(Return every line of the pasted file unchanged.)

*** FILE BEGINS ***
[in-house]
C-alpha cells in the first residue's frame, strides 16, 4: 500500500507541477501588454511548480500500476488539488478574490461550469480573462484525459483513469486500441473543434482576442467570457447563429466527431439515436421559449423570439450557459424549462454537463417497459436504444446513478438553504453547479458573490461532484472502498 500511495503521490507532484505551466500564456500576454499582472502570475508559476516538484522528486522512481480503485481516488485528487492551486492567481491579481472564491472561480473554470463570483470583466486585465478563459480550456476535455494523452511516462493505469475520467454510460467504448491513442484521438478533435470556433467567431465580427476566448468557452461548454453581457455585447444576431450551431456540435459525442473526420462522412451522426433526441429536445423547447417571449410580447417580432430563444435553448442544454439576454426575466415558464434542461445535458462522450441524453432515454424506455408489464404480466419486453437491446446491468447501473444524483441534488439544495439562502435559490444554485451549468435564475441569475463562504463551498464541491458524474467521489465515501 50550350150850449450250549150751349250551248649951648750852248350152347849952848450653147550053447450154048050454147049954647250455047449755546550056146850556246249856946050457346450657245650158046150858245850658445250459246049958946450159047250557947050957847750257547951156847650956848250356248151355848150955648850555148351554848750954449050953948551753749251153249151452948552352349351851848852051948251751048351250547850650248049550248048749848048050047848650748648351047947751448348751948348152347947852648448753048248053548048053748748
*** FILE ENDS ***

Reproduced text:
[in-house]
C-alpha cells in the first residue's frame, strides 16, 4: 500500500507541477501588454511548480500500476488539488478574490461550469480573462484525459483513469486500441473543434482576442467570457447563429466527431439515436421559449423570439450557459424549462454537463417497459436504444446513478438553504453547479458573490461532484472502498 500511495503521490507532484505551466500564456500576454499582472502570475508559476516538484522528486522512481480503485481516488485528487492551486492567481491579481472564491472561480473554470463570483470583466486585465478563459480550456476535455494523452511516462493505469475520467454510460467504448491513442484521438478533435470556433467567431465580427476566448468557452461548454453581457455585447444576431450551431456540435459525442473526420462522412451522426433526441429536445423547447417571449410580447417580432430563444435553448442544454439576454426575466415558464434542461445535458462522450441524453432515454424506455408489464404480466419486453437491446446491468447501473444524483441534488439544495439562502435559490444554485451549468435564475441569475463562504463551498464541491458524474467521489465515501 50550350150850449450250549150751349250551248649951648750852248350152347849952848450653147550053447450154048050454147049954647250455047449755546550056146850556246249856946050457346450657245650158046150858245850658445250459246049958946450159047250557947050957847750257547951156847650956848250356248151355848150955648850555148351554848750954449050953948551753749251153249151452948552352349351851848852051948251751048351250547850650248049550248048749848048050047848650748648351047947751448348751948348152347947852648448753048248053548048053748748